In 1999 Americans filled 2.8 billion prescriptions covering roughly sixty-six classes of pharmaceuticals. These include: antidepressants, tranquilizers and psychiatric drugs; cancer (chemotherapy) drugs; pain killers; anti-inflammatories; antihypertensives; antiseptics; fungicides; anti-epileptics; bronchodilators; lipid regulators (e.g., high-cholesterol medication); muscle relaxants; oral contraceptives; anorectics (diet medication); synthetic hormones; and antibiotics.7

These pharmaceutical drugs and the personal care products also manufactured by many pharmaceutical companies (such as sunscreen lotions, lipsticks, deodorants, perfumes, and shampoos) are produced in staggeringly huge quantities; often equaling or surpassing agrochemicals in tonnage. The number of pharmaceuticals Americans consume is simply astounding. All of these go into the ecosystem, most of them through excretion into waste treatment systems.

Chapter Five Notes
1. Christian Daughton and Thomas Ternes, “Pharmaceuticals and personal care products in the environment: Agents of subtle change?” Environmental Health Perspectives 107, Supplement 6 (December 1999).
2. Sheryl Gay Stolberg, “A Drug Plan Sounds Great, but Who Gets to Set Prices?” New York Times, July, 9, 2000, section 4, 1.
3. Andrew Sullivan, “Pro pharma,” New York Times Magazine, October 29, 2000, 21; Kathy O’Connell, “Pill Poppin’ Nation,” The Inlander, July 22, 1998; Milt Freudenheim, “Consumers across the Nation Are Facing Sharp Increases in Health Care Costs in 2001,” New York Times, December 10, 2000, section 1, 40; Sonya Ross, Associated Press “Clinton: GOP Drug Plant Is ‘Baloney,’” July 31, 2000—on America On Line (AOL); Eli Ginzberg and Panos Minogiannis, “Medical care in the U.S.—Who is paying for it?” Journal of Practice Management, 15, no. 5 (2000); “Because of the costs many poor Americans and most people in poorer nations are simply out of luck,” Donald McNeil, “Do the Poor Have a Right to Cheap Medicine?” New York Times, June 25, 2000, 18.
4. Peter Montague, “Headlines: Pay Dirt from the Human Genome,” Rachel’s Environment and Health Weekly, #702, July 6, 2000, online at (Hereafter Rachel’s).
5. Quoted in ibid.
6. Daughton and Ternes, “Pharmaceuticals and personal care products in the environment.”
7. Rx List: The Internet Drug Index (February 24, 2000), online at

Excerpt from The Lost Language of Plants
The Ecological Importance of Plant Medicines to Life on Earth
by Stephen Harrod Buhner

The Lost Language of Plants:
The Ecological Importance of Plant Medicines to Life

by Stephen Harrod Buhner

Nourishes your soul. 325 pages

This could be the most important book you will read this year. Around the office at Chelsea Green it is referred to as the ""pharmaceutical Silent Spring."" Well-known author, teacher, lecturer, and herbalist Stephen Harrod Buhner has produced a book that is certain to generate controversy.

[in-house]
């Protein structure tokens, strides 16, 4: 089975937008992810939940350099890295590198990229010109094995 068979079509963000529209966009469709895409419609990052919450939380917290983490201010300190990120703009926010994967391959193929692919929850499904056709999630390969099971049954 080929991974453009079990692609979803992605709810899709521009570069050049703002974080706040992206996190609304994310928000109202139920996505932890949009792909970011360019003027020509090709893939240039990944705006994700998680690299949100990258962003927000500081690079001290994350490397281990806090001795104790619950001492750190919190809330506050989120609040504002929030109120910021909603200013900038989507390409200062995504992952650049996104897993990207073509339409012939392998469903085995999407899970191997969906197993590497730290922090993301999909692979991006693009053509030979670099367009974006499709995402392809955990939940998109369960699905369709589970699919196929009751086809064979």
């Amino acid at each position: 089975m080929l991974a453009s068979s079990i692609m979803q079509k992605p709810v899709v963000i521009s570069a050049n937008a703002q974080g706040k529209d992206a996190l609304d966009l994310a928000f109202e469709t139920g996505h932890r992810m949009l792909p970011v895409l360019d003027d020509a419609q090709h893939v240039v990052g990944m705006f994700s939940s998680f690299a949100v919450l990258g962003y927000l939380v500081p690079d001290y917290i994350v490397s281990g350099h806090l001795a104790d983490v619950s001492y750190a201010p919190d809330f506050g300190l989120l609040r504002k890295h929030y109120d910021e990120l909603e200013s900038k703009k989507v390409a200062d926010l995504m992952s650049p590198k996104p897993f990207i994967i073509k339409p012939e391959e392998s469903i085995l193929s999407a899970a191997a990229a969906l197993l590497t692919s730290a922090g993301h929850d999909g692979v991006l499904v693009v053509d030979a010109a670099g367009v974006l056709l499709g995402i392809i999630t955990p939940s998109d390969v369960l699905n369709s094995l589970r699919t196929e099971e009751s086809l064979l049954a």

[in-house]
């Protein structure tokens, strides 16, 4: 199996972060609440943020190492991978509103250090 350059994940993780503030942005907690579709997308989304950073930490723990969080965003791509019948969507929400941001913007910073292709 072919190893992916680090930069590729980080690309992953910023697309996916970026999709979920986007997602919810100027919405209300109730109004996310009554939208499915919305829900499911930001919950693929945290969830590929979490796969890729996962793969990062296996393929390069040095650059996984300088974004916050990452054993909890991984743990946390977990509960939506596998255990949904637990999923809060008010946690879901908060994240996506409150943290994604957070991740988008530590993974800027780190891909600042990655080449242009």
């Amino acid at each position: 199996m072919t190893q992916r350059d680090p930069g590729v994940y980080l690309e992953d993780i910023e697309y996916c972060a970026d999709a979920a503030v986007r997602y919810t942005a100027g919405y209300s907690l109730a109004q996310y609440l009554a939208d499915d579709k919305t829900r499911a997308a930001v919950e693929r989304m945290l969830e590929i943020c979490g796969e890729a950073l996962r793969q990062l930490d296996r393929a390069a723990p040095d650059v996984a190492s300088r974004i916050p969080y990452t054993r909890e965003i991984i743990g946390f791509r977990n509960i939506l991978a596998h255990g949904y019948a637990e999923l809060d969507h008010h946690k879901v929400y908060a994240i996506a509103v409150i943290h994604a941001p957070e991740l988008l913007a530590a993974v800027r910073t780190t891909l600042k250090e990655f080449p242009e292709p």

Price: $19.95

Order The Lost Language of Plants in our Bookshop


Healing Lyme: Natural Healing and Prevention of Lyme Borreliosis and Its Coinfections
Paperback by Stephen Harrod Buhner. 288 pp. The essential guide to Lyme infection and its treatment.

Healing Lyme examines the leading, scientific research on Lyme infection, its tests and treatments, and outlines the most potent herbal medicines and supplements that offer help—either alone or in combination with antibiotics—for preventing and healing the disease.

It is the essential guide to Lyme infection and its treatment.


A must have book for anyone dealing with Lymes...

Price: $19.95

Order Healing Lyme in our Bookshop

also on CD....

Healing Lyme - 2 CD set
Stephen H Buhner. 8th International Herb Symposium 2007.

In this workshop Stephen presents the research and treatment interventions from his book "Healing Lyme: Natural Healing and Prevention of Lyme Borreliosis and its Coinfections."

The ecology of the Lyme bacterium, how and why it affects the organ systems it does, and multiple, coordinated intervention approaches will be discussed. Updates from the more than 400 people who have used the protocol will be presented.

Price: $22.50

Order Healing Lyme - 2 CD set in our Bookshop


digital downloads by
Stephen H. Buhner

Gaia, Plant Intelligence and the Ecstatic
- digital download
Stephen H. Buhner. 8th International Herb Symposium 2007.
Teacher: Stephen Harrod Buhner

The End of Antibiotics - digital download
Stephen H. Buhner. 5th International Herb Symposium 2000.
Teacher: Stephen Harrod Buhner


Sacred Plant Medicine - digital download
Stephen H. Buhner. HerbFest 1999.
Teacher: Stephen Harrod Buhner